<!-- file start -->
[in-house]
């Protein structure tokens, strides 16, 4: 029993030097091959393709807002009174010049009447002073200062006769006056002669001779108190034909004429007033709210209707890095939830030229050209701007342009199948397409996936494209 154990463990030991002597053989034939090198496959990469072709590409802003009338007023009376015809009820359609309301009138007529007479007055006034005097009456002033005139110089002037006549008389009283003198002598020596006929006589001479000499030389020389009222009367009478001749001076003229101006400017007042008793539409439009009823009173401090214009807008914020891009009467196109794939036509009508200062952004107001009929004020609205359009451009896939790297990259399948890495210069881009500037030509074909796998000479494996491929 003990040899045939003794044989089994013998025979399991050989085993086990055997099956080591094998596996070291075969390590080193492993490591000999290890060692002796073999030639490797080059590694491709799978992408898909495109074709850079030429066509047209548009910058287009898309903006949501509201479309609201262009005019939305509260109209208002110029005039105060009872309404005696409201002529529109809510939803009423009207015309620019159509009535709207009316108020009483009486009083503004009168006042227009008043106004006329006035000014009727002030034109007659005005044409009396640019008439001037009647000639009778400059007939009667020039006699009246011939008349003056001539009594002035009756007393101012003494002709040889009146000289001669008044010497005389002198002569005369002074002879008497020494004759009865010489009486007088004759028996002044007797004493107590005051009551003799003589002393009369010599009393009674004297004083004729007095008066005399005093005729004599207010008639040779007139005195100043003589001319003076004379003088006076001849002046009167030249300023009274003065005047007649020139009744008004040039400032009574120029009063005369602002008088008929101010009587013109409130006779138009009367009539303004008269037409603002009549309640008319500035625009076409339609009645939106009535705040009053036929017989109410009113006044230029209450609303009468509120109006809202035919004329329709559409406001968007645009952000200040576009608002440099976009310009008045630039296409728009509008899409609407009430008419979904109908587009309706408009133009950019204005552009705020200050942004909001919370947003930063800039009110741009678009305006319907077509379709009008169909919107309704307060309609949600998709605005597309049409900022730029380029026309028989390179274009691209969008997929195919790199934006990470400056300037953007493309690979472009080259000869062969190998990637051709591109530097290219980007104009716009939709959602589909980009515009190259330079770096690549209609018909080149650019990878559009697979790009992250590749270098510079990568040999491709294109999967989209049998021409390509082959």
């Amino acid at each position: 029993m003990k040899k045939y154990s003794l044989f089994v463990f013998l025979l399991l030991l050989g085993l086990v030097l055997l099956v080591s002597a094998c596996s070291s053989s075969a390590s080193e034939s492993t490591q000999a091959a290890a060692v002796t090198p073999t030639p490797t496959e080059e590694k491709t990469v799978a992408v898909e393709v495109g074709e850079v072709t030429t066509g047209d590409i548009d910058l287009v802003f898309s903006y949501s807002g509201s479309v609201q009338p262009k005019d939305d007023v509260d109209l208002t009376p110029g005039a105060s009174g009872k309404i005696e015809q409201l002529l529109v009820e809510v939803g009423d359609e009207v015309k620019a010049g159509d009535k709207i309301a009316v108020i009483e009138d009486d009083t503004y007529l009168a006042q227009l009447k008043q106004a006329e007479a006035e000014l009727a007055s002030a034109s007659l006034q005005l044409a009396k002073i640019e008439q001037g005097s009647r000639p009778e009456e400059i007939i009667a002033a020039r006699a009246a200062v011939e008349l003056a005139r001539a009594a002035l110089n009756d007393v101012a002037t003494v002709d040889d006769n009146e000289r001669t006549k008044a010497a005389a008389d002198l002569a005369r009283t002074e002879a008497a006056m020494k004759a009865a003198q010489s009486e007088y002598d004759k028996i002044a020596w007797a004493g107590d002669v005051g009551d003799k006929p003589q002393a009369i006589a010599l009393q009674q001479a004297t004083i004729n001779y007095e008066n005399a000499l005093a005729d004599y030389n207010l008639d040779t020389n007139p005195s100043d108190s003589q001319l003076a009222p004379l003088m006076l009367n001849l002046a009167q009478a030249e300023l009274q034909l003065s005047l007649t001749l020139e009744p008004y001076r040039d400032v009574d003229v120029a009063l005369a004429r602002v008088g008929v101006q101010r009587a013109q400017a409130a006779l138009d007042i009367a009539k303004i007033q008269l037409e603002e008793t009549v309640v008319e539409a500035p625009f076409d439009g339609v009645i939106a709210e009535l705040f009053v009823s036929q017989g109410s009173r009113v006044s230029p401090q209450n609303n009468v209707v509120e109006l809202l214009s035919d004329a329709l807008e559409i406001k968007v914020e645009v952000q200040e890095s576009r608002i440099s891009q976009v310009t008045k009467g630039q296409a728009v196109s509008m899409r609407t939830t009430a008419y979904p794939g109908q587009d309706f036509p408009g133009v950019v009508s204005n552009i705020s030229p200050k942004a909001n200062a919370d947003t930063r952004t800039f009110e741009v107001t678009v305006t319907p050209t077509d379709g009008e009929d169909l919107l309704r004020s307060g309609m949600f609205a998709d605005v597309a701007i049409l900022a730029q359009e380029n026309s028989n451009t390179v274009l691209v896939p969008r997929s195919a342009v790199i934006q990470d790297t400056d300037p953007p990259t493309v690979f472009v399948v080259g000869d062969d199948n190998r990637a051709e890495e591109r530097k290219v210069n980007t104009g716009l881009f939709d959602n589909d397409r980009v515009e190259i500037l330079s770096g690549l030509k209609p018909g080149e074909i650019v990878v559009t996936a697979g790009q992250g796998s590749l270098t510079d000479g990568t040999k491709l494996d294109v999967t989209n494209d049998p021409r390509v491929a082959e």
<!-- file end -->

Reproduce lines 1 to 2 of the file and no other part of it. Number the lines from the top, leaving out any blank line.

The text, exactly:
[in-house]
């Protein structure tokens, strides 16, 4: 029993030097091959393709807002009174010049009447002073200062006769006056002669001779108190034909004429007033709210209707890095939830030229050209701007342009199948397409996936494209 154990463990030991002597053989034939090198496959990469072709590409802003009338007023009376015809009820359609309301009138007529007479007055006034005097009456002033005139110089002037006549008389009283003198002598020596006929006589001479000499030389020389009222009367009478001749001076003229101006400017007042008793539409439009009823009173401090214009807008914020891009009467196109794939036509009508200062952004107001009929004020609205359009451009896939790297990259399948890495210069881009500037030509074909796998000479494996491929 003990040899045939003794044989089994013998025979399991050989085993086990055997099956080591094998596996070291075969390590080193492993490591000999290890060692002796073999030639490797080059590694491709799978992408898909495109074709850079030429066509047209548009910058287009898309903006949501509201479309609201262009005019939305509260109209208002110029005039105060009872309404005696409201002529529109809510939803009423009207015309620019159509009535709207009316108020009483009486009083503004009168006042227009008043106004006329006035000014009727002030034109007659005005044409009396640019008439001037009647000639009778400059007939009667020039006699009246011939008349003056001539009594002035009756007393101012003494002709040889009146000289001669008044010497005389002198002569005369002074002879008497020494004759009865010489009486007088004759028996002044007797004493107590005051009551003799003589002393009369010599009393009674004297004083004729007095008066005399005093005729004599207010008639040779007139005195100043003589001319003076004379003088006076001849002046009167030249300023009274003065005047007649020139009744008004040039400032009574120029009063005369602002008088008929101010009587013109409130006779138009009367009539303004008269037409603002009549309640008319500035625009076409339609009645939106009535705040009053036929017989109410009113006044230029209450609303009468509120109006809202035919004329329709559409406001968007645009952000200040576009608002440099976009310009008045630039296409728009509008899409609407009430008419979904109908587009309706408009133009950019204005552009705020200050942004909001919370947003930063800039009110741009678009305006319907077509379709009008169909919107309704307060309609949600998709605005597309049409900022730029380029026309028989390179274009691209969008997929195919790199934006990470400056300037953007493309690979472009080259000869062969190998990637051709591109530097290219980007104009716009939709959602589909980009515009190259330079770096690549209609018909080149650019990878559009697979790009992250590749270098510079990568040999491709294109999967989209049998021409390509082959």